23 August, 2010

Review - The Machinery of Light by David J. Williams

September 26, 2110. 10:22 GMT. Following the assassination of the American president, the generals who have seized power initiate World War Three, launching a surprise attack against the Eurasian Coalition’s forces throughout the Earth-Moon system. Across the orbits, tens of thousands of particle beams and lasers blast away at one another. The goal: crush the other side’s weaponry, paving the way for nuclear bombardment of the cities.

As inferno becomes Armageddon, the rogue commando unit Autumn Rain embarks on one last run. Matthew Sinclair, an imprisoned spymaster, plots his escape. And his former protégé Claire Haskell, capable of hacking into both nets and minds, is realizing that all her powers may merely be playing into Sinclair’s plans. For even as Claire evades the soldiers of East and West amid carnage in the lunar tunnels, the surviving members of the Rain converge upon the Moon, one step ahead of the Eurasian fleets but one step behind the mastermind who created Autumn Rain—and his terrible final secret.
As rip-roaringly fast-paced, schnell, rapido, hurtigt, etc. as it's predecessors, The Machinery of Light [US] [UK], the third and final installment of the Autumn Rain Trilogy, doesn't let up. Twists and turns abound and the ending of this trilogy will blow you away. Make sure to plan good chunks of reading time because it's hard to put down once you get going.

One of Arthur C. Clarke's three "laws" on prediction says that "Any sufficiently advanced technology is indistinguishable from magic." David J. Williams has shown us how this is possible through the agents' use of Zone (Internet on steroids) and even made believable jumps in technology that he improves upon in The Machinery of Light.

I couldn't help but think that this is a legitimate way for people to actually do "magic" and I don't think we're that far from this plausible future.

Now mix this plausible technology with non-stop action that switches from point of view to point of view, most the time within only a few paragraphs, all written in the present tense, and you really get a feel for the fact that the Zone is omnipresent and action is happening whether you see it or not.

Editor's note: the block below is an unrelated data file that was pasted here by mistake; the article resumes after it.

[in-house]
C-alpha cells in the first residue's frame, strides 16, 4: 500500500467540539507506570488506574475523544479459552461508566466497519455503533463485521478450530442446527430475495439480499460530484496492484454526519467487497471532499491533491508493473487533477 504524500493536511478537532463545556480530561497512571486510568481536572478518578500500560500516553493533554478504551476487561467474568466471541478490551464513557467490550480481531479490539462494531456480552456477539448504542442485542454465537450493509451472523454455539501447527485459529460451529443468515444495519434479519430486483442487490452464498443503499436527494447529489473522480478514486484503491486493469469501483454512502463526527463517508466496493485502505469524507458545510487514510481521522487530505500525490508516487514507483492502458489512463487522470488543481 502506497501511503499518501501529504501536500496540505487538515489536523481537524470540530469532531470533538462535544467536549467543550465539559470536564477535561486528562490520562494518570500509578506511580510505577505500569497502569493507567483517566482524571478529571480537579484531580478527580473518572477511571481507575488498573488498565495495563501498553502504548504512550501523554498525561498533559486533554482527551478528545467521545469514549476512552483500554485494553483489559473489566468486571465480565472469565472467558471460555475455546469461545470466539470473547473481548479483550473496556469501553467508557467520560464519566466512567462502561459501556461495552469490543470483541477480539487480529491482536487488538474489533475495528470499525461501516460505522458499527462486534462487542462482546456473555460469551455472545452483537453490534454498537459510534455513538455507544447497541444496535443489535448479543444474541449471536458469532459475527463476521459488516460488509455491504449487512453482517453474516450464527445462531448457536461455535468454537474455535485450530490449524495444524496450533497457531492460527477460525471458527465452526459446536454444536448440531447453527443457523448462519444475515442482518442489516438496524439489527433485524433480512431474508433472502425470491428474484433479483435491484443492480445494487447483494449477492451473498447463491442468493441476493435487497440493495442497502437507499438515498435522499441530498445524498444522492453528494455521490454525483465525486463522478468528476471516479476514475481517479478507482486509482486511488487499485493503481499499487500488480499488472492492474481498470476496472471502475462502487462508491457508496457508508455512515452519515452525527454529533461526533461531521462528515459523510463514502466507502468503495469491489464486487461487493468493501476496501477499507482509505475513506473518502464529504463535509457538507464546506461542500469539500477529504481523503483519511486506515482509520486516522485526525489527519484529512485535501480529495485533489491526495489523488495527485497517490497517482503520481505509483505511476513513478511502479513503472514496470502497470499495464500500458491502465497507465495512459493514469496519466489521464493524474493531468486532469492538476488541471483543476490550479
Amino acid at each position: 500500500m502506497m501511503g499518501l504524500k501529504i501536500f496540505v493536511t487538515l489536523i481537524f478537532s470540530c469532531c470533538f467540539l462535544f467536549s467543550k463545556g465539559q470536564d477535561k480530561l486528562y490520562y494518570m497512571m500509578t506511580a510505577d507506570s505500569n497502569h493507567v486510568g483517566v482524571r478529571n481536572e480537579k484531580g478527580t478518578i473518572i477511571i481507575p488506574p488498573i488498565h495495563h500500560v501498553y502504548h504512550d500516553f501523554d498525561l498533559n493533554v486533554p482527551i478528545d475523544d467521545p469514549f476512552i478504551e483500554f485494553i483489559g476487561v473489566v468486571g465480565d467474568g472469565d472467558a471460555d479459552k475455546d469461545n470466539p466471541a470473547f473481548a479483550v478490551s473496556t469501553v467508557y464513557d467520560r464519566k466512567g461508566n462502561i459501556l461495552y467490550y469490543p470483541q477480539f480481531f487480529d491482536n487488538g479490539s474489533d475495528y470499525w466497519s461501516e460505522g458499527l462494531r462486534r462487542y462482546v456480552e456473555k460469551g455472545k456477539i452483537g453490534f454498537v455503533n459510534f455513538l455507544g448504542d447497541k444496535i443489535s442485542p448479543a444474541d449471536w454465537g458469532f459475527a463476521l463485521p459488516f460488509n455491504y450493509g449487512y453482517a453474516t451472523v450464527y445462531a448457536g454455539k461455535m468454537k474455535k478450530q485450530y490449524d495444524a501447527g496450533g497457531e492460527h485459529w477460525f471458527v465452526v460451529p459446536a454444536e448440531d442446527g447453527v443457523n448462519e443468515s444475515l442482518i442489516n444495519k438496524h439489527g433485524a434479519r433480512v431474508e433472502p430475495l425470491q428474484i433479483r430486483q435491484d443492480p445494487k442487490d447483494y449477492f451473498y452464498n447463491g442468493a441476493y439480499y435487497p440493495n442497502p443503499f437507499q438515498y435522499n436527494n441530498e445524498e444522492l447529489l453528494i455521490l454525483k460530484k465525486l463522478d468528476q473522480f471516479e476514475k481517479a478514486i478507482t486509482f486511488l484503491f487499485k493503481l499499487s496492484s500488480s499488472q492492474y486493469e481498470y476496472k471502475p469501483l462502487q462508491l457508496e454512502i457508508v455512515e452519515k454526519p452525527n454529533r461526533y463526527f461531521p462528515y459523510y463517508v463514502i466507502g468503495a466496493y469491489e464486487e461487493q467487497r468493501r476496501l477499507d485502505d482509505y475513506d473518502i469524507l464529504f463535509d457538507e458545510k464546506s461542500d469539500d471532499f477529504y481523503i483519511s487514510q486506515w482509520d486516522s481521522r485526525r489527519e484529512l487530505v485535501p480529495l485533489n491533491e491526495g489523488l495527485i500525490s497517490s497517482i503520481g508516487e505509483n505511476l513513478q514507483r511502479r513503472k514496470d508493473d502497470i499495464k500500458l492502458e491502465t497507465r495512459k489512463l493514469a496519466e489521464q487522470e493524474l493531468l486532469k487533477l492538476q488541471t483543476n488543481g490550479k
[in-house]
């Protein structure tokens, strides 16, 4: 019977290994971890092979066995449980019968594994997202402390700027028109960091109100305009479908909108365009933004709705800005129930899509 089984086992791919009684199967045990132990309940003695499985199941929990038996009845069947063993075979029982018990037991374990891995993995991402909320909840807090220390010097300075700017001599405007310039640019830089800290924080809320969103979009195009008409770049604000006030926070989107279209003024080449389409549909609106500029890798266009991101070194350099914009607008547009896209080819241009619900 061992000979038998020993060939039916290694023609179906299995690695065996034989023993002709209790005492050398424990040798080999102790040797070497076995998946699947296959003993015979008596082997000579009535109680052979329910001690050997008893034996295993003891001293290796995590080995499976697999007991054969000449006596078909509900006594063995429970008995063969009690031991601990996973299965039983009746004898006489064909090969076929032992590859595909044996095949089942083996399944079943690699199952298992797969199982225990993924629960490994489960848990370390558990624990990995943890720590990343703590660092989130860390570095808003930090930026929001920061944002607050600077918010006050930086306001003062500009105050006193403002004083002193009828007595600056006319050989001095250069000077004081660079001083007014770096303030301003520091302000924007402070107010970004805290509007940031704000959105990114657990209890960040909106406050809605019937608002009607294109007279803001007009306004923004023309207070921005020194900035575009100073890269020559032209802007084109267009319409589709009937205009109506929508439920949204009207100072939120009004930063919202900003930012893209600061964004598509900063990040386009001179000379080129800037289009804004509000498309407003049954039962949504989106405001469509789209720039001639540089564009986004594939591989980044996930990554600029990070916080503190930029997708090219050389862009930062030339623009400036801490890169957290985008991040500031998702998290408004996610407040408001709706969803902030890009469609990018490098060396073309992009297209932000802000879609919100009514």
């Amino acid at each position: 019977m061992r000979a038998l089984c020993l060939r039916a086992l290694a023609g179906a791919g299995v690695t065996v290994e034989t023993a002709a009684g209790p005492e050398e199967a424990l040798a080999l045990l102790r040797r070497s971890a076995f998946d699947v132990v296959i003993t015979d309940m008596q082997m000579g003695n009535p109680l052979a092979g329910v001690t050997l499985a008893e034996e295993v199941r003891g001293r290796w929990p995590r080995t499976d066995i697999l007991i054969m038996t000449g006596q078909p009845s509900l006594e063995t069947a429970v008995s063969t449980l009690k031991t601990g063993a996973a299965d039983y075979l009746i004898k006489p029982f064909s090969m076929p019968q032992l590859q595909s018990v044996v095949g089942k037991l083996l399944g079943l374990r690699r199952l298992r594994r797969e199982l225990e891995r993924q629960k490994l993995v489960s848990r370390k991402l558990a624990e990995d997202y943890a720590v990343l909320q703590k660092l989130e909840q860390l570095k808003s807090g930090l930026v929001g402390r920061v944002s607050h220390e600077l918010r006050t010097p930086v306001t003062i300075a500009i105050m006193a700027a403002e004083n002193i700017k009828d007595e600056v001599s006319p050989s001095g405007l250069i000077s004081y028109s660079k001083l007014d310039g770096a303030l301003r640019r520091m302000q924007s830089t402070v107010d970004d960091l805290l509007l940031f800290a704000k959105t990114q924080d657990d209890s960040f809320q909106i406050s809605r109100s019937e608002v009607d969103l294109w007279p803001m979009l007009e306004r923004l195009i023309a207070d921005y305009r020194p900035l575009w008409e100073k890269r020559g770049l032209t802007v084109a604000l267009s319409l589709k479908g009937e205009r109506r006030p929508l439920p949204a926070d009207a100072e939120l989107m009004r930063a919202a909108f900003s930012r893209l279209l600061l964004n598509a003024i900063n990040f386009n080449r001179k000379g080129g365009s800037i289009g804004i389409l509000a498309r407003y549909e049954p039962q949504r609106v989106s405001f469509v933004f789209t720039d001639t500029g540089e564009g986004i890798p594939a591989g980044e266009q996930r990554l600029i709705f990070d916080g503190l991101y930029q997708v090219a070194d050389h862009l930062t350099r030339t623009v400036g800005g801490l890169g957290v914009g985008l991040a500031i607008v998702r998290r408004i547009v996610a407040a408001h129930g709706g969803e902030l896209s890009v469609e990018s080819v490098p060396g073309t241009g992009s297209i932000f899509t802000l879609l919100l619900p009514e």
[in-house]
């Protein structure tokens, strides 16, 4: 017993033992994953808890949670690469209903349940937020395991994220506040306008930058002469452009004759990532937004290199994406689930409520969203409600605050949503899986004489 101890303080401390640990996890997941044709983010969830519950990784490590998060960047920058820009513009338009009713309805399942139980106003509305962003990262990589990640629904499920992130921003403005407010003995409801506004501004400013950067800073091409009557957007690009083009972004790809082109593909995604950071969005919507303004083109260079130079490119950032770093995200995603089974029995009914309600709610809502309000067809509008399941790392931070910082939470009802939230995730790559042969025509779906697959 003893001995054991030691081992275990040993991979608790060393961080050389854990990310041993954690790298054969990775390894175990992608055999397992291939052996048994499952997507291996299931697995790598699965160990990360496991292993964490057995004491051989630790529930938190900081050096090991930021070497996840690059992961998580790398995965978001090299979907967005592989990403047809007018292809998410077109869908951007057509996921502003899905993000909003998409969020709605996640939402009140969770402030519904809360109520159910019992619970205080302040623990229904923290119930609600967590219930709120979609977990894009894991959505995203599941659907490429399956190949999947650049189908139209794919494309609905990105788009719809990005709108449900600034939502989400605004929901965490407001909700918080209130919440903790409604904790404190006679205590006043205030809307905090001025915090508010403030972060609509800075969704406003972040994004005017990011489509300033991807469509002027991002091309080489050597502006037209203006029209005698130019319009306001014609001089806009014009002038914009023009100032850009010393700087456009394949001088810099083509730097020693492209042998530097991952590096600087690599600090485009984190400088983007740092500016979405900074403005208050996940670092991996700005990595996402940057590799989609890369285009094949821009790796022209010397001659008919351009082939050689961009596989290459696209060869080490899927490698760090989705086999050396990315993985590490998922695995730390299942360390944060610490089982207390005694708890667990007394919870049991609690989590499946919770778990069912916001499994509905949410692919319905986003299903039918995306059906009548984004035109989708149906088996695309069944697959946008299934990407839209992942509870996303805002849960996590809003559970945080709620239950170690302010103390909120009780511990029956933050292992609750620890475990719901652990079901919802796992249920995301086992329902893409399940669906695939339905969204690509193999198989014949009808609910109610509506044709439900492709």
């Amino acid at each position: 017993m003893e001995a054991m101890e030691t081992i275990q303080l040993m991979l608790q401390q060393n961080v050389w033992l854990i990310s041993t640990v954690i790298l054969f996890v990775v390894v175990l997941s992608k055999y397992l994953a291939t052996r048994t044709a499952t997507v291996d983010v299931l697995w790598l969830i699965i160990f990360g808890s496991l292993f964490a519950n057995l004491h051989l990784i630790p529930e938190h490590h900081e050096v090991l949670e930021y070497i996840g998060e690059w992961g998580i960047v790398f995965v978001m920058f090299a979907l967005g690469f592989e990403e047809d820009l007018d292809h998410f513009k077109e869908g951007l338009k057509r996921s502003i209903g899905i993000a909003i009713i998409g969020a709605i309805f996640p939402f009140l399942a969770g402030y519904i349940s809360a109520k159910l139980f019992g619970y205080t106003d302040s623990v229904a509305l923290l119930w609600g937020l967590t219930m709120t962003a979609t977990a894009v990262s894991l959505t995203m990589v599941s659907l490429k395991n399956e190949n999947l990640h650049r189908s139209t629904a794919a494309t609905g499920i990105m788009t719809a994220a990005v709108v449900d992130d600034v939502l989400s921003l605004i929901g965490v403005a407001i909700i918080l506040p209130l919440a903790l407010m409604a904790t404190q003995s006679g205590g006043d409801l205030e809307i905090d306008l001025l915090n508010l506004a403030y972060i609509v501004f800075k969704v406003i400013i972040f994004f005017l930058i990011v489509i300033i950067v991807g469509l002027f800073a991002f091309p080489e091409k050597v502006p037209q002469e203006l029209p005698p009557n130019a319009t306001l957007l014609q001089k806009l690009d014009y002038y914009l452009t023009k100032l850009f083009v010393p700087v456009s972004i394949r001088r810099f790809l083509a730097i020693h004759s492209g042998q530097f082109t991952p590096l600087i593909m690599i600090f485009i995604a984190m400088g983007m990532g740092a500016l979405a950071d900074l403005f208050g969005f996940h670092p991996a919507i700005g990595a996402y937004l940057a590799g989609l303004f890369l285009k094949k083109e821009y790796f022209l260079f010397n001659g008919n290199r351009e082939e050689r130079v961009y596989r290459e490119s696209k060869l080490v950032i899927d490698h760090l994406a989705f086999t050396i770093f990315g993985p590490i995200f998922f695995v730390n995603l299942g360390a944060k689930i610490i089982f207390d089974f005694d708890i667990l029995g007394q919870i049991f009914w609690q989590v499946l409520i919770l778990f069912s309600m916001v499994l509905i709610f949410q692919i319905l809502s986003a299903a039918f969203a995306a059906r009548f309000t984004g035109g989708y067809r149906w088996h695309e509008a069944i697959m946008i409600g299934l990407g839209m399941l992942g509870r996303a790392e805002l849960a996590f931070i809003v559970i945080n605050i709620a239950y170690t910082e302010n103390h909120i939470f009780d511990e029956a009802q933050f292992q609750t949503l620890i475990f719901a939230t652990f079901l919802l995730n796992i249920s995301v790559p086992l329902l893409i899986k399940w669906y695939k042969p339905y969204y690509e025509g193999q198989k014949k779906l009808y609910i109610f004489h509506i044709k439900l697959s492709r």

The only real drawback is the lack of characterization. There is so much happening that the events and action displaces the characters so much so that it can be hard to really tell the difference between the characters, even with their unique symbol that begins each new p.o.v. It also doesn't help that a lot of the characters act really similarly, especially when they say something to the effect of, "Duh, of course it is numbnuts!" I couldn't resist that.

Now I have to do the obligatory American thing, which is I guess to comment on the profanity. I have my qualms with its overuse. I'm from California and I used to say "like" about like every word and I've been told (by my lovely wife no less) that I sound dumb when I do it. Overuse of profanity does this for me. But, in the case of the Autumn Rain Trilogy, where it was so flagrantly used, it really didn't effect me like it usually does. Maybe it's just a timing thing.

When Should You Read The Machinery of Light?

If you're in the mood for something incredibly fast-paced, moreso than anything I've ever read, and action-packed to boot... and don't mind too much that characterization suffers because of it, then you'll really enjoy this trilogy. It's something that was so unique for me that I couldn't help but enjoy this series when characterization is normally a must.

4 out of 5 Stars

7 comments:

Tyson said...

Sounds like I might just have to pick this one up soon.

Great review.

Seak (Bryce L.) said...

Thanks man. This series has polarized reviewers. Some can't stand it, but others just love it.

BStearns said...

Damn, I really should pick this trilogy up. Thanks!

ediFanoB said...

This is one of the books I want to read until the end of 2010. And I really want to know how it ends...

Seak (Bryce L.) said...

@BStearns - I kept thinking, this would be an awesome movie, but really it does a great job of doing that in your head.

@Edi - The ending is pretty crazy and very unexpected. I had no clue he would take it where he did and it's still all believable.

The Reader said...

Nice Review Bryce, I liked this book the best amongst the entire trilogy. Particularly the climax, that was a damn cool way to end this story.

Mihir

Seak (Bryce L.) said...

@Mihir - Completely agree. Great ending, the climax blew my mind. Great series, although I know not everyone agrees, but they should. :)